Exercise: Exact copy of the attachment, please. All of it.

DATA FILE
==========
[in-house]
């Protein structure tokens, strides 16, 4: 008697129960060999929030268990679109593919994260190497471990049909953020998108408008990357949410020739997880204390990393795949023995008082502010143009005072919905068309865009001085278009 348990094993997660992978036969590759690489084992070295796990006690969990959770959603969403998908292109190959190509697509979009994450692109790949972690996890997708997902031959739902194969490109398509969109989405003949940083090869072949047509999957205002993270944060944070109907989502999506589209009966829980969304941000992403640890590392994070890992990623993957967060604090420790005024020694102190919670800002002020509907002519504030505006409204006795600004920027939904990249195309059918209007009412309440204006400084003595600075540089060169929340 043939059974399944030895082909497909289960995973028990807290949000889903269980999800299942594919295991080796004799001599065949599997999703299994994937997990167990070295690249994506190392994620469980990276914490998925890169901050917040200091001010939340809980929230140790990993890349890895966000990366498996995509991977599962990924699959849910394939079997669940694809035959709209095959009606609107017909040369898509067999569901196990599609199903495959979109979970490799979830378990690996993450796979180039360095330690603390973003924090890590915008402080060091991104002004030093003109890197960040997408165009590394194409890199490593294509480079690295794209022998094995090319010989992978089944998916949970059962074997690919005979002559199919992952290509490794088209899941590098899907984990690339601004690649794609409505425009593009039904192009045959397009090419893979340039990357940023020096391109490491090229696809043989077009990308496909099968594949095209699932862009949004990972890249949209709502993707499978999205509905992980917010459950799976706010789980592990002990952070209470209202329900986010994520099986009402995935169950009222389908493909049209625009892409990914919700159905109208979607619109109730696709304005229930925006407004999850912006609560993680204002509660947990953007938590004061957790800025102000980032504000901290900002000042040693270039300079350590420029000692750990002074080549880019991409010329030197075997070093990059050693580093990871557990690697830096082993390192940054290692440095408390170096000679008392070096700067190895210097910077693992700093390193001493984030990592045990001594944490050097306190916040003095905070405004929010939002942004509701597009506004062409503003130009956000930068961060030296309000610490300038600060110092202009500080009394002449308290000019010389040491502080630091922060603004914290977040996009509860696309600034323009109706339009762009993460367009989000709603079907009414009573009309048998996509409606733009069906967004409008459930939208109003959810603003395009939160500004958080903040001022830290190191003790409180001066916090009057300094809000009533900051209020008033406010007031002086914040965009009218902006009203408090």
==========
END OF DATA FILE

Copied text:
[in-house]
């Protein structure tokens, strides 16, 4: 008697129960060999929030268990679109593919994260190497471990049909953020998108408008990357949410020739997880204390990393795949023995008082502010143009005072919905068309865009001085278009 348990094993997660992978036969590759690489084992070295796990006690969990959770959603969403998908292109190959190509697509979009994450692109790949972690996890997708997902031959739902194969490109398509969109989405003949940083090869072949047509999957205002993270944060944070109907989502999506589209009966829980969304941000992403640890590392994070890992990623993957967060604090420790005024020694102190919670800002002020509907002519504030505006409204006795600004920027939904990249195309059918209007009412309440204006400084003595600075540089060169929340 043939059974399944030895082909497909289960995973028990807290949000889903269980999800299942594919295991080796004799001599065949599997999703299994994937997990167990070295690249994506190392994620469980990276914490998925890169901050917040200091001010939340809980929230140790990993890349890895966000990366498996995509991977599962990924699959849910394939079997669940694809035959709209095959009606609107017909040369898509067999569901196990599609199903495959979109979970490799979830378990690996993450796979180039360095330690603390973003924090890590915008402080060091991104002004030093003109890197960040997408165009590394194409890199490593294509480079690295794209022998094995090319010989992978089944998916949970059962074997690919005979002559199919992952290509490794088209899941590098899907984990690339601004690649794609409505425009593009039904192009045959397009090419893979340039990357940023020096391109490491090229696809043989077009990308496909099968594949095209699932862009949004990972890249949209709502993707499978999205509905992980917010459950799976706010789980592990002990952070209470209202329900986010994520099986009402995935169950009222389908493909049209625009892409990914919700159905109208979607619109109730696709304005229930925006407004999850912006609560993680204002509660947990953007938590004061957790800025102000980032504000901290900002000042040693270039300079350590420029000692750990002074080549880019991409010329030197075997070093990059050693580093990871557990690697830096082993390192940054290692440095408390170096000679008392070096700067190895210097910077693992700093390193001493984030990592045990001594944490050097306190916040003095905070405004929010939002942004509701597009506004062409503003130009956000930068961060030296309000610490300038600060110092202009500080009394002449308290000019010389040491502080630091922060603004914290977040996009509860696309600034323009109706339009762009993460367009989000709603079907009414009573009309048998996509409606733009069906967004409008459930939208109003959810603003395009939160500004958080903040001022830290190191003790409180001066916090009057300094809000009533900051209020008033406010007031002086914040965009009218902006009203408090």